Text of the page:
126.96.36.199 Inferences About Climate Sensitivity Based on the Last Glacial Maximum
The LGM is one of the key periods used to estimate ECS (Hansen et al., 1984; Lorius et al., 1990; Hoffert and Covey, 1992), since it represents a quasi-equilibrium climate response to substantially altered boundary conditions. When forced with changes in greenhouse gas concentrations and the extent and height of ice sheet boundary conditions, AOGCMs or EMICs identical or similar to those used for 20th- and 21st-century simulations produce a 3.3°C to 5.1°C cooling for this period in response to radiative perturbations of 4.6 to 7.2 W m–2 (Sections 188.8.131.52; see also Section 9.3.2; see also Masson-Delmotte et al., 2006). The simulated cooling in the tropics ranges from 1.7°C to 2.4°C. The ECS of the models used in PMIP2 ranges from 2.3°C to 3.7°C (Table 8.2), and there is some tendency for models with larger sensitivity to produce larger tropical cooling for the LGM, but this relationship is not very tight. Comparison between simulated climate change and reconstructed climate is affected by substantial uncertainties in forcing and data (Chapter 6 and Section 184.108.40.206). For example, the PMIP2 forcing does not account for changes in mineral dust, since the level of scientific understanding for this forcing is very low (Figure 6.5). The range of simulated temperature changes is also affected by differences in the radiative influence of the ice-covered regions in different models (Taylor et al., 2000). Nevertheless, the PMIP2 models simulate LGM climate changes that are approximately consistent with proxy information (Chapter 6).
Recent studies (Annan et al., 2005; Schneider von Deimling et al., 2006) attempt to estimate the PDF of ECS from ensemble simulations of the LGM by systematically exploring model uncertainty. Both studies investigate the relationship between climate sensitivity and LGM tropical SSTs, which are influenced strongly by CO2 changes. In a perturbed physics ensemble, Schneider von Deimling et al. (2006) vary 11 ocean and atmospheric parameters in a 1,000-member ensemble simulation of the LGM with the CLIMBER-2 EMIC (Table 8.3). They find a close relationship between ECS and tropical SST cooling in their model, implying a 5 to 95% range of ECS of 1.2°C to 4.3°C when attempting to account for model parameter, forcing and palaeoclimate data uncertainties. Similar constraints on climate sensitivity are found when proxy reconstructions of LGM antarctic temperatures are used instead of tropical SSTs (Schneider von Deimling et al., 2006). In contrast, Annan et al. (2005) use a perturbed physics ensemble based on a low-resolution version of the atmospheric component of the MIROC3.2 model, perturbing a range of model parameters over prior distributions determined from the ability of the model to reproduce seasonal mean climate in a range of climate variables. They find a best-fit sensitivity of about 4.5°C, and their results suggest that sensitivities in excess of 6°C are unlikely given observational estimates of LGM tropical cooling and the relationship between tropical SST and sensitivity in their model. Since the perturbed physics ensemble based on that atmospheric model does not produce sensitivities less than 4°C, this result cannot provide a lower limit or a PDF for ECS.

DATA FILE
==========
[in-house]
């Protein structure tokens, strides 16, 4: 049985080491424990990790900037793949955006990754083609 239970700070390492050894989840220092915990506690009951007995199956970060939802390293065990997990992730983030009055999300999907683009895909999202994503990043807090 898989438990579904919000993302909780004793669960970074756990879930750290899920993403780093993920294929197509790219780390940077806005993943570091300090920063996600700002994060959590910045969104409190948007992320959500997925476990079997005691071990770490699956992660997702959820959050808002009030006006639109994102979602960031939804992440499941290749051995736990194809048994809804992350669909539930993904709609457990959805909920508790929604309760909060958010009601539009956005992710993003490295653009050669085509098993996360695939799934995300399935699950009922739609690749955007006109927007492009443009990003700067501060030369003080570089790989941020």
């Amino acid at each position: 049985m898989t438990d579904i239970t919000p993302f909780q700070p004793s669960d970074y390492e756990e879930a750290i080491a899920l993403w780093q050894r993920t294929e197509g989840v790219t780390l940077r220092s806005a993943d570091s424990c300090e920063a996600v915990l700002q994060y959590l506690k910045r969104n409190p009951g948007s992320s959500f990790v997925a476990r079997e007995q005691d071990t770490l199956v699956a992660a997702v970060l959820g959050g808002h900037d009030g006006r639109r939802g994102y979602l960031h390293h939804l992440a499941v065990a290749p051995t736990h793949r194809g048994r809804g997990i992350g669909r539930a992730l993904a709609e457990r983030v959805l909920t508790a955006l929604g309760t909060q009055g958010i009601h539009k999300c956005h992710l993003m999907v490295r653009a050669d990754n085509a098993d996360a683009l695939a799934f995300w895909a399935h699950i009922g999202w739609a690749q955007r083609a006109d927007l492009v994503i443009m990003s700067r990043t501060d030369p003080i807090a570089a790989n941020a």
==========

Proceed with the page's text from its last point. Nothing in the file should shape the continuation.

The discrepancy between the inferred upper limits in the two studies probably arises from both different radiative forcing and structural differences between the models used. Forcing from changes in vegetation cover and dust is not included in the simulations done by Annan et al. (2005), which according to Schneider von Deimling et al. (2006) would reduce the Annan et al. ECS estimates and yield better agreement between the results of the two studies. However, the effect of these forcings and their interaction with other LGM forcings is very uncertain, limiting confidence in such estimates of their effect (Figure 6.5). Structural differences in models are also likely to play a role. The Annan et al. (2005) estimate shows a weaker association between simulated tropical SST changes and ECS than the Schneider von Deimling et al. (2006) result. Since Annan et al. use a mixed-layer ocean model, and Schneider von Deimling a simplified ocean model, both models may not capture the full ocean response affecting tropical SSTs. The atmospheric model used in Schneider von Deimling is substantially simpler than that used in the Annan et al. (2005) study. Overall, estimates of climate sensitivity from the LGM are broadly consistent with other estimates of climate sensitivity derived, for example, from the instrumental period.